Fanta Regina Nacro, the first female director in Burkina Faso, is the creative force behind this uneven yet striking drama about the challenges of reconciliation in the aftermath of internecine conflict. Set in an unnamed African country torn by a ten-year civil war, the film centers on a feast designed to unite the two warring tribal factions in a new era of peaceful co-existence. But old hatreds die slowly, if at all, and the challenge to forgive and forget is often too far from the grasp of those gathered for the feast.
“The Night of Truth” uses brief explosions of gruesome violence to underscore the brutality of African-style civil war, with severed limbs and decapitated heads floating down a waterfall and the genitalia of young boys cut from their bodies by leering soldiers. There is a great deal of talk about torture and mutilation, and several children in the film are missing legs and fingers (the film’s press kit does not explain if the youngsters are survivors from an African conflict). The film’s climax, which cannot be revealed here without spoiling the plot, provides a chilling reminder of the problems that arise in seeking of forgiveness from those more interested in revenge.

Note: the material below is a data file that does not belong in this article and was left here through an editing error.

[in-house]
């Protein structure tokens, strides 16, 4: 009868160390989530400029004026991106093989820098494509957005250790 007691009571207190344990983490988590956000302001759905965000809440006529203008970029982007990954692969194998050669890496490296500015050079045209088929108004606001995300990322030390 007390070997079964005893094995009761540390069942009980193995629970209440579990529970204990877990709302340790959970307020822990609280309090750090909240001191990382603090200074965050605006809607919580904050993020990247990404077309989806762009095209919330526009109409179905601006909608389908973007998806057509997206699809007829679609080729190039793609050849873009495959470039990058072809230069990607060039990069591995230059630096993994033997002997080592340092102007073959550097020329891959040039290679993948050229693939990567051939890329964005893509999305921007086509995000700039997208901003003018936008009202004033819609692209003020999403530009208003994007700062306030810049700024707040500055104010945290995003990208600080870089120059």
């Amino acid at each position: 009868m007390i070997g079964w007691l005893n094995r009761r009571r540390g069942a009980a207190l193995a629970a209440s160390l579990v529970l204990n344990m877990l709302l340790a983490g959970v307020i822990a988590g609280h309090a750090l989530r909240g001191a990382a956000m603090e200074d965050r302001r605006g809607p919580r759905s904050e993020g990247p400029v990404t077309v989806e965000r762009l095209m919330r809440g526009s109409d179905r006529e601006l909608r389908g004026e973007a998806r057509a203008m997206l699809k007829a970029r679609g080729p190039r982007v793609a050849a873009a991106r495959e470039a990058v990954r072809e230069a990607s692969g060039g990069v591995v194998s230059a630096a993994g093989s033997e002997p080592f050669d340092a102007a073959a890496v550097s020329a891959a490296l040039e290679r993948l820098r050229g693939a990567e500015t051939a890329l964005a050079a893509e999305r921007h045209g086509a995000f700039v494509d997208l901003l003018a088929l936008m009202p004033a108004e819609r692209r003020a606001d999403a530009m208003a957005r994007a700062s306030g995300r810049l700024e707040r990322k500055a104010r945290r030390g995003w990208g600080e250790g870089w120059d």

Unfortunately, the film has long periods of sluggish verbosity that dulls the boiling drama. Much of the talk is repetitious, with canned homilies on peace and endless grumbling about the atrocities committed by the “other side” – at least 15 minutes of such scenes could’ve been cut from the film. And more than a few performances from the largely non-professional cast are painfully flat and obvious.
But even if the film is too loose around the edges, it nonetheless offers a harrowing reminder why peace remains an elusive commodity in today’s world.